Compare the state of politics today with just a week ago when the BJP was on the ropes. On every channel now, the BJP is back on the attack and the Congress is defending the Chidambarams. Elsewhere, the editorial commentary and talk is about Lokpal, anti-fugitive bill and immigration restrictions on defaulters. A new regulator has been announced to oversee the chartered accountants who in turn oversee the nationalised banks. These banks have apparently been also ordered to report to the CBI all wilful defaults above Rs 50 crore. CBI also registered a case against promoters of Simbhaoli sugar mills, including Punjab Chief Minister Amarinder Singh’s son-in-law, for “loan fraud” on a PSU bank. Remember, it started with those fat-cat jewellers escaping before all this fortification was put in place, with about Rs 20,000 crore in all, that one of them featured in that Davos photo and another was addressed by the PM with a familiar “Mehul Bhai”, though in a light-hearted jibe. That was bad news, so forgettable, and forgotten.

Within a week, a government reeling under charges of failing to save such massive loot, being friends and complicit with alleged thieves, allowing PSU banks to be bankrupted under its watch, had morphed into the exact opposite: a government of relentless, unforgiving corruption fighters.

That’s the art of politics by headline management.

List the big crisis points in the nearly four years of this government and you will see the same strategy at work. The setback in Uri was set right soon enough with highly dramatised “surgical strikes”. Questioning that would amount to doubting the armed forces so the opposition also mostly shut up and applauded. When the pain of demonetisation seemed building to unacceptable levels, stories and pictures of several tens of crores of cash found in different parts of the country came up. In the course of time, it became evident that most of these pictures of cash-piles were fake. But for the moment, the mood had shifted.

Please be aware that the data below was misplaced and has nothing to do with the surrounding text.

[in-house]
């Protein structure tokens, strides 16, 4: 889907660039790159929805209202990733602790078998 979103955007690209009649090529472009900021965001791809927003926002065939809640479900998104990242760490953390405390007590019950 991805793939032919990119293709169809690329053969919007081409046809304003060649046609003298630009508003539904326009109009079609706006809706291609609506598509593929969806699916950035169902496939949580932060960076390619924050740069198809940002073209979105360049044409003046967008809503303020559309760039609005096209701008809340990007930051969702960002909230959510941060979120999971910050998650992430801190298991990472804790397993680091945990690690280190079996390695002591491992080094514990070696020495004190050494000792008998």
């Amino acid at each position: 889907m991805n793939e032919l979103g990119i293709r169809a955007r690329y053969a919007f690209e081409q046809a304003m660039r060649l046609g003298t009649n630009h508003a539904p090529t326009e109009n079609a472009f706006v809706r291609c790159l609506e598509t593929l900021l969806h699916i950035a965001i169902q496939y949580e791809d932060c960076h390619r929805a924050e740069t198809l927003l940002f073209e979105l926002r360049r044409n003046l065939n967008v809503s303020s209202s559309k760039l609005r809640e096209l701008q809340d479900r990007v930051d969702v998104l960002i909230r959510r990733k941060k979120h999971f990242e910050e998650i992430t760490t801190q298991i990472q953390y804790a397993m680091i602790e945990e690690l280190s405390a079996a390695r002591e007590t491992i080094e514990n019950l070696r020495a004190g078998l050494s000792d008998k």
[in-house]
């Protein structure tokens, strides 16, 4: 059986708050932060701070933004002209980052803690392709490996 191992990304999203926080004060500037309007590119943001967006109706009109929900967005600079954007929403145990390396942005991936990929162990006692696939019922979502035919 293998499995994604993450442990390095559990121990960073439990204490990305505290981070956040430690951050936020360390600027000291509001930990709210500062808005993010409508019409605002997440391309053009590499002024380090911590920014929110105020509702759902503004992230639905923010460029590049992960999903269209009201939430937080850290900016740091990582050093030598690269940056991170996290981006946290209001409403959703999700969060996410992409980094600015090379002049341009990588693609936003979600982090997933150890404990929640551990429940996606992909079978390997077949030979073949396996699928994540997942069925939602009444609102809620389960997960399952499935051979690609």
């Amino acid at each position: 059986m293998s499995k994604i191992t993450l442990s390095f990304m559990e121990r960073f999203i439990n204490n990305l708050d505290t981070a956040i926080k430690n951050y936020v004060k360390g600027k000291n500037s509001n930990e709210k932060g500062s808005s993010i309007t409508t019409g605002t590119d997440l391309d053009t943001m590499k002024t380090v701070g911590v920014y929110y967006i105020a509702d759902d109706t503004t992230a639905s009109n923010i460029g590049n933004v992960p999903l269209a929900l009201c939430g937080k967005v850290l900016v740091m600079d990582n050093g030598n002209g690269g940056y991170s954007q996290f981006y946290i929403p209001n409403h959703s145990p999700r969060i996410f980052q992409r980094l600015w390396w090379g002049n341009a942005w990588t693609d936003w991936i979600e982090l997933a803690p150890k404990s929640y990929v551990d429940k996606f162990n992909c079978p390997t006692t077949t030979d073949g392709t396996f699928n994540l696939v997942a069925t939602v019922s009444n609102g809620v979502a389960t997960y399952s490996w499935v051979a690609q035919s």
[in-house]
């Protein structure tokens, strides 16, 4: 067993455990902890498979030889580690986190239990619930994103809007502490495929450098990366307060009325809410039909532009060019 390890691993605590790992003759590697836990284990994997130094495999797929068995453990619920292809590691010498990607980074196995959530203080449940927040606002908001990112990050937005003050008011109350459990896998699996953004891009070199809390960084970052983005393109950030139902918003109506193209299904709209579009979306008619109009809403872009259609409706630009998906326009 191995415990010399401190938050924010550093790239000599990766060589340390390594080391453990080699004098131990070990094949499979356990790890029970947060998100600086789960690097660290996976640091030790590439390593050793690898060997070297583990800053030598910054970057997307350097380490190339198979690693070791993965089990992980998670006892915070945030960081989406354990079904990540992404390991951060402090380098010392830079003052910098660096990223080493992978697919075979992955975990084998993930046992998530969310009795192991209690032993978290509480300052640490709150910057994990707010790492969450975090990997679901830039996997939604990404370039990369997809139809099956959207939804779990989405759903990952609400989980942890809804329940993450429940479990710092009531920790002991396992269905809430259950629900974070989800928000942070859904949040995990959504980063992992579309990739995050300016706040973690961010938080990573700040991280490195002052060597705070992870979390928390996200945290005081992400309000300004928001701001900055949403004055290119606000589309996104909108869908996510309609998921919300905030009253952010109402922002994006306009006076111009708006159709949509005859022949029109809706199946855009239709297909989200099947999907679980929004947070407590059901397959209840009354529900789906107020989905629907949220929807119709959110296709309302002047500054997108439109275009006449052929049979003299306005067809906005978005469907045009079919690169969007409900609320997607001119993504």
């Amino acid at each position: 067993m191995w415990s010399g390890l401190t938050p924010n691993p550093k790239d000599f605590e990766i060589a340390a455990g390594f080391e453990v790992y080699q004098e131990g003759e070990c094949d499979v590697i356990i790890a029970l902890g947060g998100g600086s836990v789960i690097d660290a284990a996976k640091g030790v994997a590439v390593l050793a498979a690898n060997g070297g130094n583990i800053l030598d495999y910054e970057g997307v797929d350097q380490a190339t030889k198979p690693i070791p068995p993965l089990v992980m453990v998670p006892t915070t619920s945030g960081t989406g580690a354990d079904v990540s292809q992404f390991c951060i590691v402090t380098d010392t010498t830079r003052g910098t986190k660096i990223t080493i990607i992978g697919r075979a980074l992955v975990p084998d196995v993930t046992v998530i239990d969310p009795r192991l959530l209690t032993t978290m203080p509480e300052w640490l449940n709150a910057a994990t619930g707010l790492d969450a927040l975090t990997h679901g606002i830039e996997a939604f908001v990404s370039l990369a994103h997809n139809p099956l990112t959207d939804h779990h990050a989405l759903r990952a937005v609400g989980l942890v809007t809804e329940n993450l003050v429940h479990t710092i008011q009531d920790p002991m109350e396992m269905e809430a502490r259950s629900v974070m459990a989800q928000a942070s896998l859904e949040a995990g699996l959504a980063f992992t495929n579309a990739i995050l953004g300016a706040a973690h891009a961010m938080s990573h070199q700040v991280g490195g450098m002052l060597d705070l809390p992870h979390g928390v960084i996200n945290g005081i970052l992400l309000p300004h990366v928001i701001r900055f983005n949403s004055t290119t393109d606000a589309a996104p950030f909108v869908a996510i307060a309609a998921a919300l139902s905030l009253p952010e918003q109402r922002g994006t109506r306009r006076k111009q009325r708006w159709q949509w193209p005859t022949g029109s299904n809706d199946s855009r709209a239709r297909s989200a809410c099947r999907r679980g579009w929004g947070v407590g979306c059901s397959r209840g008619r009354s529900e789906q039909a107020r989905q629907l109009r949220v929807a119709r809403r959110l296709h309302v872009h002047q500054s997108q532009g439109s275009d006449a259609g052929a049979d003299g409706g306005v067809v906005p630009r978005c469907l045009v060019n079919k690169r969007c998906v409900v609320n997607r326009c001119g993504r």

The Rohith Vemula suicide saw the scene shift immediately to JNU and registration of sedition cases against “Bharat tere tukde” speeches allegedly by Kanhaiya Kumar and Umar Khalid, although nobody has as yet seen a video with either of them saying it. The crisis in Doklam was a more urgent issue and a simpler method was used: just “persuasion” with TV channels and newspapers to not make a big deal of it in the national interest. None of our commando-comedians who sound like they are itching every evening to carry out their own surgical strikes across the Kashmir LoC even mentioned Doklam.

 All governments try owning the message, but the Modi-Shah BJP has developed it into a fine art. All new headlines conform to the three essential attributes of Brand Modi for the voters: an incorruptible corruption fighter, an unabashed protector of Hindu-ised nationalism, shoulders so broad and chest so wide that no crisis ever brings a crease to his face. Because he knows he has done nothing wrong and that he is unassailable.

That’s why he has chosen never to respond to any setback. Compare that with Manmohan Singh and his government. They would go into hiding even if it was rumoured that somebody stole tomatoes from a subzi-wala (vegetable-seller) cart under their watch. They must see the Modi government’s performance during its crises with awe, and should also applaud its political genius.

This article was originally publeshed in The Print.